In May of this year, Amnesty International issued a report on the conditions of detainees and those forcibly disappeared in the prisons of the Houthi group. The report sheds light on the suffering of detainees and the conditions of their illegal detention, citing the statements of victims and witnesses, most of whom are prisoners of conscience and belief, where most of them have spent several years in prisons without trial without trial. Guilty and no charges are clear to them.
The report stated that, since its takeover of Sanaa and other areas in Yemen in 2014, the Houthi group has arbitrarily arrested dozens of journalists, social media activists, followers of the Baha’i religion, and others, simply for their peaceful criticism of their behavior, affiliation with an opposition political party, or their adoption of certain conscience-motivated beliefs. and their peaceful activities.
In all the cases investigated, the Houthi forces violated legal procedural integrity and did not respect international guarantees related to procedural rules. Houthi forces arrested individuals without a court order, did not inform the detainees of the reason for the arrest, and placed them in incommunicado prison and imprisoned them. Incommunicado for several weeks, and deprived the detainees of the right to seek legal counsel after their arrest and throughout the investigation period.
Arrest without charge
The report issued by Amnesty International stated that of the twelve former detainees interviewed by Amnesty International, ten of them have been charged and brought to court “at least two years” after their arrest. The other two were not given the right to see a judge or to challenge their detention for a period of two years. Former detainees told Amnesty International how they were kept in incommunicado prison; Then, in reality, they become forcibly disappeared, without providing any opportunity to contact the outside world while withholding any information about their fate or whereabouts from their families. The prison guards watched and listened to the conversations that took place between them and their relatives whenever they were allowed visits or phone calls.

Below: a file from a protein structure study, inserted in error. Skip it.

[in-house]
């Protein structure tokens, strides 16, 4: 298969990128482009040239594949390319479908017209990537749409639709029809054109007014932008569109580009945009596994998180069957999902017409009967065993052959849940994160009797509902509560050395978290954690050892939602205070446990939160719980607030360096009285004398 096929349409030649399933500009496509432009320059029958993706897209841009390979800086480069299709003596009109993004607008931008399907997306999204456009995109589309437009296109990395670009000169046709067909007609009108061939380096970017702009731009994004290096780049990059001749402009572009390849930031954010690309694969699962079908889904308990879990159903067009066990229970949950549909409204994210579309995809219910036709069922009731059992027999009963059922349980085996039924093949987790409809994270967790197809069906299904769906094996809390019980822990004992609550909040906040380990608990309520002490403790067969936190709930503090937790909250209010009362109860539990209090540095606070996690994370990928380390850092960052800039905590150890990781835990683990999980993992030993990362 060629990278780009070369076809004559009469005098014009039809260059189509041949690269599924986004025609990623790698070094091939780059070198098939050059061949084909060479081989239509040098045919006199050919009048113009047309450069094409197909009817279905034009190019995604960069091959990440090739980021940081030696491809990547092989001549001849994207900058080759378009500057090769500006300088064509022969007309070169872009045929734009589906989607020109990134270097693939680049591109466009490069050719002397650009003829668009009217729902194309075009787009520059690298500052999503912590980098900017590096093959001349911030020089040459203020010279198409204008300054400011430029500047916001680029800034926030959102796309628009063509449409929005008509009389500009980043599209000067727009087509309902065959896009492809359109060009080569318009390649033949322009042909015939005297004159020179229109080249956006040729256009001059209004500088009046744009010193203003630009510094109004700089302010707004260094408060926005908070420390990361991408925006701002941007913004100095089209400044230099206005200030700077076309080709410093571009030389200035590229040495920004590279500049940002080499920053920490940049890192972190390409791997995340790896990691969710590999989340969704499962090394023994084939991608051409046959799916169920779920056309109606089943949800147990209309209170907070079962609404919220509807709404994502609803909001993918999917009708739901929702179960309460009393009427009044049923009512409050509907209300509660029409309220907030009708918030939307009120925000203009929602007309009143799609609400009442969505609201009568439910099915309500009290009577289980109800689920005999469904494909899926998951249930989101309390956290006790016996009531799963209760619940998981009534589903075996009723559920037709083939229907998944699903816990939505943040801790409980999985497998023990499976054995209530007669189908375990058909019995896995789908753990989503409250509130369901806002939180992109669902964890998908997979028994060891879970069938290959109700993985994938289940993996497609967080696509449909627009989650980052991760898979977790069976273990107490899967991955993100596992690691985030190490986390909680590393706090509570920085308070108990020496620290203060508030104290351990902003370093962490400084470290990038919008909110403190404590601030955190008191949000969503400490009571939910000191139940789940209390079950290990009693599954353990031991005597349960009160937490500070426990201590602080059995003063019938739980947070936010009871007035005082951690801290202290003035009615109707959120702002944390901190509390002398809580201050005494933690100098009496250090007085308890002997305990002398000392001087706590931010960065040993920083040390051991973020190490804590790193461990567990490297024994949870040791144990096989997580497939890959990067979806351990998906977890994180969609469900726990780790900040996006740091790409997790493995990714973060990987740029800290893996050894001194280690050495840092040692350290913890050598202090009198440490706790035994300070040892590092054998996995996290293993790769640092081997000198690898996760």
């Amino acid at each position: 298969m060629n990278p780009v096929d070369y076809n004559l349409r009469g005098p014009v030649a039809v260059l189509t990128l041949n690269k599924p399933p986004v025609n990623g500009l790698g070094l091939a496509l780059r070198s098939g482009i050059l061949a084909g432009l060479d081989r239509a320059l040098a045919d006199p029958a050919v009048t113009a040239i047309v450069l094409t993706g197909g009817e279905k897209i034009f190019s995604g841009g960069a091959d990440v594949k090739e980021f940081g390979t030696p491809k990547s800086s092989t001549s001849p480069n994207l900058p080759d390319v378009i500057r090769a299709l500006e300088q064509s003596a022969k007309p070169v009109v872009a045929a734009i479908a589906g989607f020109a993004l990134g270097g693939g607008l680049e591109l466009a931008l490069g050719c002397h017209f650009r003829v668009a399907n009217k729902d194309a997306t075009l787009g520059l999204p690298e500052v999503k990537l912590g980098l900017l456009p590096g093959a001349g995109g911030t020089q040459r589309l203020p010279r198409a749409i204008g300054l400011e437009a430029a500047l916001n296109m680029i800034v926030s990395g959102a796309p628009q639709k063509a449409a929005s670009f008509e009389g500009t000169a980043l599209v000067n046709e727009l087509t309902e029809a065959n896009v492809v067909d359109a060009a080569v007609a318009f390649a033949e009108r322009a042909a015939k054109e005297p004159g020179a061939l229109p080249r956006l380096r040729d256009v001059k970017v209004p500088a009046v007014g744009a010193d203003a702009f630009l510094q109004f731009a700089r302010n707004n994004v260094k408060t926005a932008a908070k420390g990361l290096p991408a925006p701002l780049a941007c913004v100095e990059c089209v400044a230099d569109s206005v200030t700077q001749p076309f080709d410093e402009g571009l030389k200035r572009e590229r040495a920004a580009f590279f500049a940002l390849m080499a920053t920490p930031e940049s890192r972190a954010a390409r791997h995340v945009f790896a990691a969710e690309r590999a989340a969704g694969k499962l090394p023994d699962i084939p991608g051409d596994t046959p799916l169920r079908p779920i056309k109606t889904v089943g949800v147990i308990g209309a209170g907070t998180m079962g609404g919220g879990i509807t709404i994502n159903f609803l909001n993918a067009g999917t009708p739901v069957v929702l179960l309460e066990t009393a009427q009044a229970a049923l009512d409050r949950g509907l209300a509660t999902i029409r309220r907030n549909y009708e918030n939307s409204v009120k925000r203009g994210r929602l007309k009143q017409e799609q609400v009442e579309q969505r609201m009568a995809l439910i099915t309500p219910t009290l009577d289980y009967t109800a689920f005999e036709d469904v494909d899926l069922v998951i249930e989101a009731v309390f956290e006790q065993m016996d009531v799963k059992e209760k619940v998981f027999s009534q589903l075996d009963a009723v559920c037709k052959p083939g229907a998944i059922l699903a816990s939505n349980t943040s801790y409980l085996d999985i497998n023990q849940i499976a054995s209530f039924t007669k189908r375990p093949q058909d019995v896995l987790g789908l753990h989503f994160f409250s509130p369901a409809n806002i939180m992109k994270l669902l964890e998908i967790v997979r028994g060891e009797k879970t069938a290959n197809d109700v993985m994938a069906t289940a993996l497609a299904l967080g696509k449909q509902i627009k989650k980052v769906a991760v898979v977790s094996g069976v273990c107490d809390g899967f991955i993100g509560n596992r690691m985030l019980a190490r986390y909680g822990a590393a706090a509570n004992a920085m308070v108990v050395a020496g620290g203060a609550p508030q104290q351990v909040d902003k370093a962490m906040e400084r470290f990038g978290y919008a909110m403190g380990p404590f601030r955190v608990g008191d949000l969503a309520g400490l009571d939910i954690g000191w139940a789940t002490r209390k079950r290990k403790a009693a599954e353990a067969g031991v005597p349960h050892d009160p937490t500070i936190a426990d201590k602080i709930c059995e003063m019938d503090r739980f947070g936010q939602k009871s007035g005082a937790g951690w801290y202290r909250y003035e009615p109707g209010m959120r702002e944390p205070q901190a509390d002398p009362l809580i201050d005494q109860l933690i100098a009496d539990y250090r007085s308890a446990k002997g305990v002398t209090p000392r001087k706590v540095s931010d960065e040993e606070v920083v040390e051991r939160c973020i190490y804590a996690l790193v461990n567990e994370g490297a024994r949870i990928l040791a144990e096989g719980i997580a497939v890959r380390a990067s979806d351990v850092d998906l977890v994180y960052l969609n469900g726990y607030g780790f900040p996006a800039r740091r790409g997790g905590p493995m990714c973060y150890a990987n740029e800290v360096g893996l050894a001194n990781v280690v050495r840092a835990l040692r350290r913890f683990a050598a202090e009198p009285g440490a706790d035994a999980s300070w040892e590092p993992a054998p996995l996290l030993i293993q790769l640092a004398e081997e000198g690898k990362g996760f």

In the testimony of a former detainee who was a government employee who was arrested by Houthi security forces from his home in Hodeidah following a work-related dispute, he told Amnesty International:
“On November 25, 2017, at 4 pm, the security forces knocked on my door. They told me that they were from the Political Security office and that I was wanted in the security branch to answer a few questions. They promised that it would take no more than two hours, after which they would send me back to my house. But the two hours turned into three years.”
Another witness from the Baha’i Faith, whose testimony was mentioned in the report, “where he said that he was arrested in Sana’a while on his way to attend a meeting on May 25, 2017, and said:“ A week before my arrest, the Public Prosecution office summoned me for interrogation, but I did not go based on Lawyer advice. One day I was walking down the road when two men in civilian clothes started walking next to me. They knew my name. Suddenly he pushed me into a cart.